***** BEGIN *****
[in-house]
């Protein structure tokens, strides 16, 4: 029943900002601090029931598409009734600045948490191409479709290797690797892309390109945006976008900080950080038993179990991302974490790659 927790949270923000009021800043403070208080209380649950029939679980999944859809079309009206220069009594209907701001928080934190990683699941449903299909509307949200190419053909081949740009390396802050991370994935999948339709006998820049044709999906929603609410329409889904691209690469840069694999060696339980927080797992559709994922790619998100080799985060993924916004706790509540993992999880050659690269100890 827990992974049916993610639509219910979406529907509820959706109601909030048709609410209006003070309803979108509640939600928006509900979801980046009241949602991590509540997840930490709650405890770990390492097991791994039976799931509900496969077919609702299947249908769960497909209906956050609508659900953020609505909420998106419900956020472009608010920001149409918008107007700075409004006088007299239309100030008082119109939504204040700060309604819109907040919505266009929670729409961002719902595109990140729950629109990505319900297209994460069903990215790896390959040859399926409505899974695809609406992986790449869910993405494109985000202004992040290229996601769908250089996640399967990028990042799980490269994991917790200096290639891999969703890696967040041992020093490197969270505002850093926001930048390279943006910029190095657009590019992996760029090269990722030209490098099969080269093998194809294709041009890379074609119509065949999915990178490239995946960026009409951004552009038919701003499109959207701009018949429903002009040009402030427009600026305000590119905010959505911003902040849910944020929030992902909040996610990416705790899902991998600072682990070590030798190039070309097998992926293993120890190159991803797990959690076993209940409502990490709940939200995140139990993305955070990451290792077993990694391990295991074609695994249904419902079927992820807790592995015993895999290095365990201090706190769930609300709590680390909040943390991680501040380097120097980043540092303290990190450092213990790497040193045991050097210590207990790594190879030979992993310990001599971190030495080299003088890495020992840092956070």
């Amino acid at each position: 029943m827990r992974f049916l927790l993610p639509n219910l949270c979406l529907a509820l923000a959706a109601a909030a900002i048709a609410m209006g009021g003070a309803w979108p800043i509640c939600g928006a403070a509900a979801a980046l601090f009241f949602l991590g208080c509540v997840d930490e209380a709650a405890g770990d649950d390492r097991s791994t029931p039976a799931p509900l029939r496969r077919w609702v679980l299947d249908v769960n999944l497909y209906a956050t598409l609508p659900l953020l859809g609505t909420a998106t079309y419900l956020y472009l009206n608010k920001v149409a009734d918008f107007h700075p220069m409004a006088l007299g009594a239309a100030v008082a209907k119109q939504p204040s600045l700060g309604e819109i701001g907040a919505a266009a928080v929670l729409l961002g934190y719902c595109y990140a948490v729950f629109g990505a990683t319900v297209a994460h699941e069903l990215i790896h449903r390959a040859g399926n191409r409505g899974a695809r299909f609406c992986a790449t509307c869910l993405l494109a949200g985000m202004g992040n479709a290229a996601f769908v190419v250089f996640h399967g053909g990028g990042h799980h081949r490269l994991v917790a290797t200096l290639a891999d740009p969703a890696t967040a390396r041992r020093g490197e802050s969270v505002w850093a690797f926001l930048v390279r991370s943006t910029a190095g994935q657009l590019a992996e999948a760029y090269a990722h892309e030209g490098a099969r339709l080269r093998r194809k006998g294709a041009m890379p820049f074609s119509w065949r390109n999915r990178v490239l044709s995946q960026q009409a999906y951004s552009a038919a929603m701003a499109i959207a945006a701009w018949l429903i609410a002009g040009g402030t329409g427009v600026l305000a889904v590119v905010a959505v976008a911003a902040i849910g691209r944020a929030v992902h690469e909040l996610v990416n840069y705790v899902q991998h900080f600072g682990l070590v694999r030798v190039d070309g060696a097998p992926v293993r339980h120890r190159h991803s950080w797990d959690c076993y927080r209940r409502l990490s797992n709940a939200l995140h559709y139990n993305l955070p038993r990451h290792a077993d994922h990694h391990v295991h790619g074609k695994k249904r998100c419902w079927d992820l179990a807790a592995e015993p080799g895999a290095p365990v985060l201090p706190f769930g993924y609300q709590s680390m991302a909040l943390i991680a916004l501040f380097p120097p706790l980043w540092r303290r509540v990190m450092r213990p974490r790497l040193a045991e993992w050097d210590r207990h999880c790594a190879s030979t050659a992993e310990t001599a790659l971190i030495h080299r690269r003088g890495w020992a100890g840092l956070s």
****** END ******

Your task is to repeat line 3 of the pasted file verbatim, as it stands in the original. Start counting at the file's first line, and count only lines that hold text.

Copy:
């Amino acid at each position: 029943m827990r992974f049916l927790l993610p639509n219910l949270c979406l529907a509820l923000a959706a109601a909030a900002i048709a609410m209006g009021g003070a309803w979108p800043i509640c939600g928006a403070a509900a979801a980046l601090f009241f949602l991590g208080c509540v997840d930490e209380a709650a405890g770990d649950d390492r097991s791994t029931p039976a799931p509900l029939r496969r077919w609702v679980l299947d249908v769960n999944l497909y209906a956050t598409l609508p659900l953020l859809g609505t909420a998106t079309y419900l956020y472009l009206n608010k920001v149409a009734d918008f107007h700075p220069m409004a006088l007299g009594a239309a100030v008082a209907k119109q939504p204040s600045l700060g309604e819109i701001g907040a919505a266009a928080v929670l729409l961002g934190y719902c595109y990140a948490v729950f629109g990505a990683t319900v297209a994460h699941e069903l990215i790896h449903r390959a040859g399926n191409r409505g899974a695809r299909f609406c992986a790449t509307c869910l993405l494109a949200g985000m202004g992040n479709a290229a996601f769908v190419v250089f996640h399967g053909g990028g990042h799980h081949r490269l994991v917790a290797t200096l290639a891999d740009p969703a890696t967040a390396r041992r020093g490197e802050s969270v505002w850093a690797f926001l930048v390279r991370s943006t910029a190095g994935q657009l590019a992996e999948a760029y090269a990722h892309e030209g490098a099969r339709l080269r093998r194809k006998g294709a041009m890379p820049f074609s119509w065949r390109n999915r990178v490239l044709s995946q960026q009409a999906y951004s552009a038919a929603m701003a499109i959207a945006a701009w018949l429903i609410a002009g040009g402030t329409g427009v600026l305000a889904v590119v905010a959505v976008a911003a902040i849910g691209r944020a929030v992902h690469e909040l996610v990416n840069y705790v899902q991998h900080f600072g682990l070590v694999r030798v190039d070309g060696a097998p992926v293993r339980h120890r190159h991803s950080w797990d959690c076993y927080r209940r409502l990490s797992n709940a939200l995140h559709y139990n993305l955070p038993r990451h290792a077993d994922h990694h391990v295991h790619g074609k695994k249904r998100c419902w079927d992820l179990a807790a592995e015993p080799g895999a290095p365990v985060l201090p706190f769930g993924y609300q709590s680390m991302a909040l943390i991680a916004l501040f380097p120097p706790l980043w540092r303290r509540v990190m450092r213990p974490r790497l040193a045991e993992w050097d210590r207990h999880c790594a190879s030979t050659a992993e310990t001599a790659l971190i030495h080299r690269r003088g890495w020992a100890g840092l956070s």